Muslim Official Forced To Resign After Celebrating Her Son’s Same-Sex Wedding

"How could I as a mother discriminate against my own son...?"

A high-ranking official of an Islamic faith organization has been forced to resign after attending her gay son’s wedding.

Earlier this month, Siddika Jessa, secretary general of NASIMCO (the Organization of North American Shia Ithna-Asheri Muslim Communities), celebrated her son Ali Reza’s marriage to his long-time partner in Vancouver.

Soon after, though, she was attacked on social media and a petition calling for her resignation received nearly 1,000 signatures in four days. “It is indisputable that the Secretary General took part in the same-sex wedding of her son,” it read. “The wedding was celebrated openly and proudly, with #AliandPaul2017 hashtag on social media.”

“This sin was not done in private, but rather was publicly celebrated and promoted,” it continued. “It goes against the legitimate majority interpretations of Jafari fiqh,” referring to the school of religious law that most Shia Muslims subscribe to.

In response, NASIMCO released a statement on July 12 that it rejected claims it “condones and advocates for behavior that is considered to be un-Islamic.” The group claimed to be looking into the matter and would address it “in an appropriate and timely manner.”

That same day, Jessa resigned in an open letter, indicating she was being forced to step down, and fiercely defended both her son and her decision to support him.

“Today, as a Muslim and a devoted mother who has had the privilege to serve our community institutions, I am being forced to resign by NASIMCO,” she wrote, “for the sole reason that my son has married a man, which I would like to point out is legal in Canada.”

She revealed that her own feelings about homosexuality have changed since her son first came out to her: “Ten years ago, when my son Ali Reza was 20 years old, he came to [my husband] Firoz and me and told us that he was gay. We were shocked, devastated, and heartbroken.”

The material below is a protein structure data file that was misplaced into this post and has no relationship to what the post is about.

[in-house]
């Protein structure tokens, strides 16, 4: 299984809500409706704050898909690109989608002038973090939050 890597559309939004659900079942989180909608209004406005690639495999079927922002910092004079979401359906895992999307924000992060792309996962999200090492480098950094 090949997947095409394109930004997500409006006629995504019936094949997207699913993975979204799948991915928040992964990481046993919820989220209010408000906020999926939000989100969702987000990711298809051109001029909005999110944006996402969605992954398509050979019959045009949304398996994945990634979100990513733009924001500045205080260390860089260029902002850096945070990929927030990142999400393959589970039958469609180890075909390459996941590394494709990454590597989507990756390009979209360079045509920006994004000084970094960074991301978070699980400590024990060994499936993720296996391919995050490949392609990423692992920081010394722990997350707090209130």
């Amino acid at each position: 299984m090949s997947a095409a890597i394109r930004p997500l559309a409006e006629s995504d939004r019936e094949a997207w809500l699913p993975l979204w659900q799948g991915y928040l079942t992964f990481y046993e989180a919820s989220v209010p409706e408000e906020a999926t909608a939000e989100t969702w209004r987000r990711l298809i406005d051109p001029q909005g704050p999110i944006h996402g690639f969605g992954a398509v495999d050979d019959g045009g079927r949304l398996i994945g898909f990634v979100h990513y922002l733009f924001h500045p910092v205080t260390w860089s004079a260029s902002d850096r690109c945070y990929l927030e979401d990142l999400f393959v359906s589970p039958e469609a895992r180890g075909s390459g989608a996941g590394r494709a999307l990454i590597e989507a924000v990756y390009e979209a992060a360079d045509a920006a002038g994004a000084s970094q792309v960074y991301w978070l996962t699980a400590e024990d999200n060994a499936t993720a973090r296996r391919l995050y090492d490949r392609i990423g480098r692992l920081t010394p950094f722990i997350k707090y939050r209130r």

Eventually, she added, “When he chose Paul, we agreed to support him to settle down. It has been a painful and challenging journey that only a mother can understand.”

Although it’s been a difficult road, Jessa and her husband say they’re glad they’ve prioritized their son’s wellbeing.

“For us, this is about standing up for Ali’s God-given right to live a life that would not be filled with the burden of religious guilt and compounded by communal scorn and societal shame,” she wrote. “The guilt and the scorn could potentially drown anyone and effect the human character. Many turn to drugs and alcohol (social vices) and some commit suicide. We chose not to have that for our son. We wanted him to be the best human being possible.”

She added, “I did this as a mother who carried Ali Reza in my womb for nine months and nurtured him. How could I, as a mother, discriminate against my own son, and if my God is so just, then how could I not take on this value of justice and act on it?”

The petition condemning Jessa also called for the resignation of NASIMCO’s president, Mohammad A Dewji, claiming he knew about the wedding ahead of time should have publicly condemned it.

Yesterday, NASIMCO announced that Dewji had resigned, along with NASIMCO’s vice-president, Sukaina Sumar-Ebrahim.

Earlier this month, news of a gay Muslim man getting married in the U.K. also sparked controversy, with the couple receiving death threats.

Note: Images from the wedding have been removed at the request of the family.

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